- Children and asylum seekers likely to be among those returned
- Spokespeople available
People, including children have been subjected to violence by Spanish security forces and the army, including being thrown into the sea, after Morocco opened its borders, said Amnesty International today.
The organization says that asylum-seekers and migrants are being used as pawns in a political game between Morocco and Spain, after more than 8,000 people, including about 2,000 unaccompanied children, entered Ceuta from Morocco irregularly before being subjected to collective expulsions.
“We cannot accept that people, including children, are being beaten by Spanish forces. While border officials did provide emergency assistance to people, abuses cannot be tolerated. Spanish authorities must open a thorough investigation and ensure accountability,” said Virginia Álvarez, Head of Internal Policy and researcher at Amnesty International Spain.
“European leaders were quick to support Spain and say that Spanish borders are EU borders. By the same logic, Spanish abuses are also EU abuses. We call on EU leaders to not turn a blind eye to the abuses happening at EU borders.”
Many of those who entered Spain were very young children. The authorities must ensure that the best interests of the child are protected in all cases and that they are able to request international protection.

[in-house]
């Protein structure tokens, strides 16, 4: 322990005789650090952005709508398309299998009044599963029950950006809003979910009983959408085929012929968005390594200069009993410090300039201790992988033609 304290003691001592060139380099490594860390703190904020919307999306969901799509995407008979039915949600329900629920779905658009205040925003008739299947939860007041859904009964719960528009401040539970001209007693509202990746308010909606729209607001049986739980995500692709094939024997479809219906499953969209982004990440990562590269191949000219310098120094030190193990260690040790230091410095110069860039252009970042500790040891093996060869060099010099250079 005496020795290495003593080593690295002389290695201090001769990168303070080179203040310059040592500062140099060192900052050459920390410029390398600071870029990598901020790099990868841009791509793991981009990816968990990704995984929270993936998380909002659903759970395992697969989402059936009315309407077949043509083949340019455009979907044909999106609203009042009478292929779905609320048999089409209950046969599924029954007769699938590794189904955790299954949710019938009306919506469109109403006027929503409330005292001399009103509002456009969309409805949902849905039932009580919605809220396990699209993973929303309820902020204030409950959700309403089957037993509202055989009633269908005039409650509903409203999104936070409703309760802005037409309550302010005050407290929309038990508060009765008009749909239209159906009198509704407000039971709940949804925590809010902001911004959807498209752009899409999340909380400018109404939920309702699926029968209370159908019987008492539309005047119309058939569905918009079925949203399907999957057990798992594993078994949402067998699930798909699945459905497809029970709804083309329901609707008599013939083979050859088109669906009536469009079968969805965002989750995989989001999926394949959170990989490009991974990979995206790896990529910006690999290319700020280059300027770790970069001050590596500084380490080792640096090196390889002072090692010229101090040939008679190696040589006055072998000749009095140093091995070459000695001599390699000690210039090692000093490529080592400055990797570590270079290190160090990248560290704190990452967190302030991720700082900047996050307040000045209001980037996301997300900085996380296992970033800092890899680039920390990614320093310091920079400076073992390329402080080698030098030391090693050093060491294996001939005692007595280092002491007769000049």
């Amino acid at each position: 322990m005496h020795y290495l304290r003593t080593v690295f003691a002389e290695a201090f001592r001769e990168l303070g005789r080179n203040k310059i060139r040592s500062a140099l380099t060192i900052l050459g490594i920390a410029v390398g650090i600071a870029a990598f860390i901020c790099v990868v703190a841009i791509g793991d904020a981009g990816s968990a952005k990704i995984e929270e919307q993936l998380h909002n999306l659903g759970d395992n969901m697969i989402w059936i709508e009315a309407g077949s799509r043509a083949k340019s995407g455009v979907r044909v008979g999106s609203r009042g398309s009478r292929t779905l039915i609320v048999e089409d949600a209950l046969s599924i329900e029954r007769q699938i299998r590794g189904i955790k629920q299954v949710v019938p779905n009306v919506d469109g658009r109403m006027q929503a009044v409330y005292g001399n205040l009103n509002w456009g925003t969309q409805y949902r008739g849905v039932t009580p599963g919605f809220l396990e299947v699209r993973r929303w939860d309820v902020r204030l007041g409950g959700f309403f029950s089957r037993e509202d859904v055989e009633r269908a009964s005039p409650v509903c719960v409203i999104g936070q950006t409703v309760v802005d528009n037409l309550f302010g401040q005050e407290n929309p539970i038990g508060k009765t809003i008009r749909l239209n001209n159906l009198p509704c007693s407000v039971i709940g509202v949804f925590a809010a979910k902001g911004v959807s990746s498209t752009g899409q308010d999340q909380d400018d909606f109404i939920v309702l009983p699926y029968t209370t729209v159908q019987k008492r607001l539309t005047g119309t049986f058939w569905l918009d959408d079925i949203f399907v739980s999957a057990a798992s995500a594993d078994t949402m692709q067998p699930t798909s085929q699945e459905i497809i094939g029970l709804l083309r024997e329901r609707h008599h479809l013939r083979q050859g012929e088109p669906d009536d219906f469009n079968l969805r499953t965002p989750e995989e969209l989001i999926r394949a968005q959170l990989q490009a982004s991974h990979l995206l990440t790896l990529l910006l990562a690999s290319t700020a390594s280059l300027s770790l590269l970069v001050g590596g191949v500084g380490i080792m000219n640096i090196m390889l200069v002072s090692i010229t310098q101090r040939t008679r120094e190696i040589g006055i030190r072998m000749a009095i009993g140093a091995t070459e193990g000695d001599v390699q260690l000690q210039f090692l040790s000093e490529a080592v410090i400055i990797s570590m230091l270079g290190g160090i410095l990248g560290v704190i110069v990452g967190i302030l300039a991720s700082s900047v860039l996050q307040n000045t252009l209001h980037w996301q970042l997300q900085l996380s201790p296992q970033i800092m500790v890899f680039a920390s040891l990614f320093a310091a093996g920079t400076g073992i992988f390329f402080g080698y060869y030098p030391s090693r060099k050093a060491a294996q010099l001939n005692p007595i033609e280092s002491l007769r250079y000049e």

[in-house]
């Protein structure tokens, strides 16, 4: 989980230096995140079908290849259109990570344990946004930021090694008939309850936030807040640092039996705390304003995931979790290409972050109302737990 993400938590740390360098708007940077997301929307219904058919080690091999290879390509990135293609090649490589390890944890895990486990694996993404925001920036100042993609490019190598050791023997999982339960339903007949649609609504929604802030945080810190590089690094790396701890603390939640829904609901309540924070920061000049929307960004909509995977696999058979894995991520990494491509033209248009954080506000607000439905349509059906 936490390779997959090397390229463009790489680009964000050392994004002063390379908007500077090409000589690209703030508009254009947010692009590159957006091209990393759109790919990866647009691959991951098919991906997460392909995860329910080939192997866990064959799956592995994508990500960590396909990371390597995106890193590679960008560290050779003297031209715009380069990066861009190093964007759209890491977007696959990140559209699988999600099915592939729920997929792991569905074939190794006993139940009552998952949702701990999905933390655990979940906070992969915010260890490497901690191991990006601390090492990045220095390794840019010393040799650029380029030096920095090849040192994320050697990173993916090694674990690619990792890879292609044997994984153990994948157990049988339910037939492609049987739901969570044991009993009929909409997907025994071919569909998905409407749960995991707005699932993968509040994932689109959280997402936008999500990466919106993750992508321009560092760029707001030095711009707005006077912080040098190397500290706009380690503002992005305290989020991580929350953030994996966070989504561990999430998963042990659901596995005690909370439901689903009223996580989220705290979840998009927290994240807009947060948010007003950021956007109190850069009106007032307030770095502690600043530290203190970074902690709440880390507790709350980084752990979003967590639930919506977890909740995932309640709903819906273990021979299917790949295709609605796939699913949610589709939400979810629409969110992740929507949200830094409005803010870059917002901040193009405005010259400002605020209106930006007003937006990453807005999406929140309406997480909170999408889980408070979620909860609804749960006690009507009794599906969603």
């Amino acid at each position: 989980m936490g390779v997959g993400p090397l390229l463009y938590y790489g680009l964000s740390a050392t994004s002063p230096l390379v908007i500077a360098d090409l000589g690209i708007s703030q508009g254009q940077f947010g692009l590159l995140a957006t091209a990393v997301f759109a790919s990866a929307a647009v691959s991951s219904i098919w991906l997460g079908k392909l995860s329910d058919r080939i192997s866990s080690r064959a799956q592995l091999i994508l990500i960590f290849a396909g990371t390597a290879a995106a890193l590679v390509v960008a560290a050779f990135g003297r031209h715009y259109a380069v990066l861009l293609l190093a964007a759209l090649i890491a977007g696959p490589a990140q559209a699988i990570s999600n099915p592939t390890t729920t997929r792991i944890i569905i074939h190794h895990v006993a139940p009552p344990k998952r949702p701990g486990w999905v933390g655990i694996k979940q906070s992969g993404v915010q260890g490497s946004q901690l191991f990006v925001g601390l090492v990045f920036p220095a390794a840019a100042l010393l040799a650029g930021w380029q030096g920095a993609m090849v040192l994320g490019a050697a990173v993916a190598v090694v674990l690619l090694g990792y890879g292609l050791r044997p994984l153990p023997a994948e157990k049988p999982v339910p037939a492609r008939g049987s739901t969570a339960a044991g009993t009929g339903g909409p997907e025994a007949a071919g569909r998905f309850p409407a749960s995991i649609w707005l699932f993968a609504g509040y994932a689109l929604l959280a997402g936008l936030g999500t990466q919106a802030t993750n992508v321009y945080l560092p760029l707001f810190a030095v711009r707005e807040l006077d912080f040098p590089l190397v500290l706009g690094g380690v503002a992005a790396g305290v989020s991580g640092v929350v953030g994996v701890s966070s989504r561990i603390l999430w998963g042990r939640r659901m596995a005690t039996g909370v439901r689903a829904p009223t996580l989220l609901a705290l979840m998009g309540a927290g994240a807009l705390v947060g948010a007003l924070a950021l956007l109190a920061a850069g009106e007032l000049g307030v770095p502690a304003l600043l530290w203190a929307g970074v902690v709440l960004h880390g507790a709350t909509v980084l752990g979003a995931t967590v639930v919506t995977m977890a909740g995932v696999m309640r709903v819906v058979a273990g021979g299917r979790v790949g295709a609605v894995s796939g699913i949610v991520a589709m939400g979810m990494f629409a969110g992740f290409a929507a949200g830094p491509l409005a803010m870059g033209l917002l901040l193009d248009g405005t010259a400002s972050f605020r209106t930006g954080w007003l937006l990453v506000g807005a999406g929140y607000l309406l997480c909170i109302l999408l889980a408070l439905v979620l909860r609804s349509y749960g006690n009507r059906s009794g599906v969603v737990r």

Video footage appears to show Moroccan guards waving migrants and asylum seekers past their controls into Ceuta.
“Morocco is playing with people’s lives. They must not use people, among them its own citizens, as pawns in a political game,” said Virginia Álvarez.
Morocco has a long track record of abusing the rights of asylum seekers and migrants at this border. In the past Amnesty International has documented unlawful raids, arrests, and removal of migrants and asylum seekers in encampments and homes near the Spanish borders to southern Morocco without due process.
It appears from a Facebook post by Morocco’s Minister for Human Rights that this selective border enforcement was retaliation for the medical treatment that a Polisario leader received in Spain, suggesting that authorities may have utilised migrants and asylum seekers as pawns in this dispute.
Around 5,000 people have reportedly so far been collectively expelled to Morocco by Spanish authorities over the last few days. The Spanish military forces deployed at the border have carried out collective and forced returns, without any safeguards making it impossible to identify vulnerable people or ensure that they receive adequate information, legal assistance and request asylum.
“A large arrival of people is not an excuse for illegal collective expulsion. Amongst those 5,000 summarily returned there may be individuals eligible for asylum or in need of protection. Pushing people back is unlawful and denies them their right to a fair and individualized evaluation of their asylum claims,” said Virginia Álvarez.